I was made redundant from Sainsbury’s Supermarkets (where I’d been for 6 years) in 2006.  After looking at similar roles, I decided to broaden my horizons and look at jobs in the charity sector.  I registered with an agency called ‘The Kage Partnership’, and the rest, as they say, is history.  My first job was as a Regional Legacy Promotions Officer for Macmillan.  A face-to-face role working with fundraisers to help build knowledge, skills and confidence to support the promotion of legacy giving across my ‘patch’ in London, Anglia and the South East (LASER).  Despite my lack of charity, fundraising or legacy specific knowledge, they took a chance on me – I’ll be eternally grateful for that.

Did you have a mentor when you were starting out? What’s the single most important thing they taught you?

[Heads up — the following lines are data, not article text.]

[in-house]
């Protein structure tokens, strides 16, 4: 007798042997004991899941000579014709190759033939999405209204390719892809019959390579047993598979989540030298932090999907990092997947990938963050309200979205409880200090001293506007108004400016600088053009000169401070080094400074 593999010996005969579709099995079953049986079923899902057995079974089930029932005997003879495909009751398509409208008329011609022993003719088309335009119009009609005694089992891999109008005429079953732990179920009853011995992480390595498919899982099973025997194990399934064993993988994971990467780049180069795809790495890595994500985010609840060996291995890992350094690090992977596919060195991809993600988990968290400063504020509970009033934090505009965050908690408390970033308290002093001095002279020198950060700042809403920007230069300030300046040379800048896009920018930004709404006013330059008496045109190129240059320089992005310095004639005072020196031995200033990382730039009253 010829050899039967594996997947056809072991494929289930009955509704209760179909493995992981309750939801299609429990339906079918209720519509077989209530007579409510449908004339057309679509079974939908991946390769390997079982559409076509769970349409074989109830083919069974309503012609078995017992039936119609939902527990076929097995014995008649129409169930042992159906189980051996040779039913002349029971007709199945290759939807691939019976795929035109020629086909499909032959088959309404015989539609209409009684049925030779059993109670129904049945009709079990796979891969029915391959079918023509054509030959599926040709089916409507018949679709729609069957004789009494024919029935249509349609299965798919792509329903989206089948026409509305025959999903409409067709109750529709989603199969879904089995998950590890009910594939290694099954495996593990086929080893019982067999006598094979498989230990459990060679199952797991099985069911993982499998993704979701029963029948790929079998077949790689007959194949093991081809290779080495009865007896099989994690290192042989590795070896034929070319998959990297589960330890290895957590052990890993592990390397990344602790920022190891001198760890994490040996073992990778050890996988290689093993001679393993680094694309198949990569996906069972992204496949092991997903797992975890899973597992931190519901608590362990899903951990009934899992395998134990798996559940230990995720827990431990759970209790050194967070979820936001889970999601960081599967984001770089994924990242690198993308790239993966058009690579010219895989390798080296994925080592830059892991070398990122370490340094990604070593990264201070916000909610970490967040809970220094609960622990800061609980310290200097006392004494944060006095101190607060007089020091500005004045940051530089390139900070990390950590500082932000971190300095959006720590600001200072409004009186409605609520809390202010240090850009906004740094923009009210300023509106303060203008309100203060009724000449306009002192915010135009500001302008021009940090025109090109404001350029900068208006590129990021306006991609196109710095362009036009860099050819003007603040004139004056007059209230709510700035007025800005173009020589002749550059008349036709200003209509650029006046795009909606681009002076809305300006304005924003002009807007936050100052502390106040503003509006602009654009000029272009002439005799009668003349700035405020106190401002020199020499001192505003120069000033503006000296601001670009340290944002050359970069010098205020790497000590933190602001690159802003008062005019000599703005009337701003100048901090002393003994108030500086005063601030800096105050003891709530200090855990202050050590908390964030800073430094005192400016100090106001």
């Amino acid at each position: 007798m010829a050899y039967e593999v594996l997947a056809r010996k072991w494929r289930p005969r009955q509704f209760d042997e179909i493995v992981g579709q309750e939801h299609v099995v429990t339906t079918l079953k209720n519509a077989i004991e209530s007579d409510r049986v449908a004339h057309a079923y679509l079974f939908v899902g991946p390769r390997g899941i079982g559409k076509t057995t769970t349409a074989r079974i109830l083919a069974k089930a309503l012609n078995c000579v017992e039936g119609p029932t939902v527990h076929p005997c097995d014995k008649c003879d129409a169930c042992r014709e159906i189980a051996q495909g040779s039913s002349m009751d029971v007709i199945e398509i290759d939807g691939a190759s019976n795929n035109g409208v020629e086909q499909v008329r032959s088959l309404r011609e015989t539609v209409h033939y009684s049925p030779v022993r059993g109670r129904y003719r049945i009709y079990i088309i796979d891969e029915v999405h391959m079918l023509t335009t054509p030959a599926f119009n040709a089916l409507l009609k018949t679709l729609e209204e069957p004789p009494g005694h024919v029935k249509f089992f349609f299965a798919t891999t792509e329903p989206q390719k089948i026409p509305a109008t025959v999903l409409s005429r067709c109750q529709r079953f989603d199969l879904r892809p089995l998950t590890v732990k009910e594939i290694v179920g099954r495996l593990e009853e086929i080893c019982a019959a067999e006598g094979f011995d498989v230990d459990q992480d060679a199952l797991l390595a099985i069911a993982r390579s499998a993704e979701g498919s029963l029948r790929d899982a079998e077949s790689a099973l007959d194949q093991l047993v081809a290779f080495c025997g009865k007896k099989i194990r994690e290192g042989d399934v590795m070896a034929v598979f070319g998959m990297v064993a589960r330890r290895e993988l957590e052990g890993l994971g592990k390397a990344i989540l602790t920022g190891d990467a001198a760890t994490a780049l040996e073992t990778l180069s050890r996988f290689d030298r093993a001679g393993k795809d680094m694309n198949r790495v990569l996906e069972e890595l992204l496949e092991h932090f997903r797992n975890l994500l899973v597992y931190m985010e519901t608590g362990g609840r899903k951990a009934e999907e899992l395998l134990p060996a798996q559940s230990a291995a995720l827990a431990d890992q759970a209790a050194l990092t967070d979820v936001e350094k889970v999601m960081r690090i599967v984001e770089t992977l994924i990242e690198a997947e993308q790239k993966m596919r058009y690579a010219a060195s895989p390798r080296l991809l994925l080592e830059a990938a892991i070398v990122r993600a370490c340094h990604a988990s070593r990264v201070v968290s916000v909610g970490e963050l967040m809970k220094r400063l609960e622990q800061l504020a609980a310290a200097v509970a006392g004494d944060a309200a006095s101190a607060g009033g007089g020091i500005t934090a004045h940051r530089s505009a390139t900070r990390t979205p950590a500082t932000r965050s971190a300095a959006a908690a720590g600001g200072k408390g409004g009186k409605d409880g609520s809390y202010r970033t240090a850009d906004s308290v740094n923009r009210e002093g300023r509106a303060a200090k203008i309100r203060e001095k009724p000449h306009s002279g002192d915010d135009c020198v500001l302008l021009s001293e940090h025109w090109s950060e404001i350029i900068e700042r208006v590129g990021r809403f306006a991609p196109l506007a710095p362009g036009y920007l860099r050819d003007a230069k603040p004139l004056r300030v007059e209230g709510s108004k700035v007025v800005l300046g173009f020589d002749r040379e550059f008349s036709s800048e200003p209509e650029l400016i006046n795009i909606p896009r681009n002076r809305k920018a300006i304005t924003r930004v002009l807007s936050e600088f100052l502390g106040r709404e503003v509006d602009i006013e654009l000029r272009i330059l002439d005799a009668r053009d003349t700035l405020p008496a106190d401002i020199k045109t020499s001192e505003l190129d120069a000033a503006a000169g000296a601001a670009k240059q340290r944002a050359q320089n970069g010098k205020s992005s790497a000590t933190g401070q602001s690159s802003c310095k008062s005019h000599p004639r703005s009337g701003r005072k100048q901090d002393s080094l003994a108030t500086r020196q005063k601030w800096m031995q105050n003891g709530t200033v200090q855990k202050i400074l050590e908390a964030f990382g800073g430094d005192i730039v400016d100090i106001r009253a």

The simple answer is no. But, I was lucky enough to be surrounded by some inspirational leaders and to work for an organisation that supported my personal and professional development.  I’ve very much learnt my trade ‘on the job’ thanks to the responsibility and autonomy that I was given in my early years. Several years later, whilst in my role at Save the Children, I was lucky enough to take part in the pilot for the Institute of Fundraising’s Future Leaders’ programme.  This helped me to develop both the technical, but arguably even more important, softer skills to support my future career.  My role as CEO at the Institute of Legacy Management reconfirmed to me that most often it’s not what we know that makes the difference but how we go about things.  I believe it’s important that we understand the reasons why we do something, rather than just the ‘how’ and ‘what’ of day to day.  Starting from this more inspirational place with unified purpose is much more powerful and allows us as individuals and organisations to be and achieve our very best. See Simon Sinek’s website startwithwhy.com for more on this.

What would you have done if you hadn’t gone into this sector?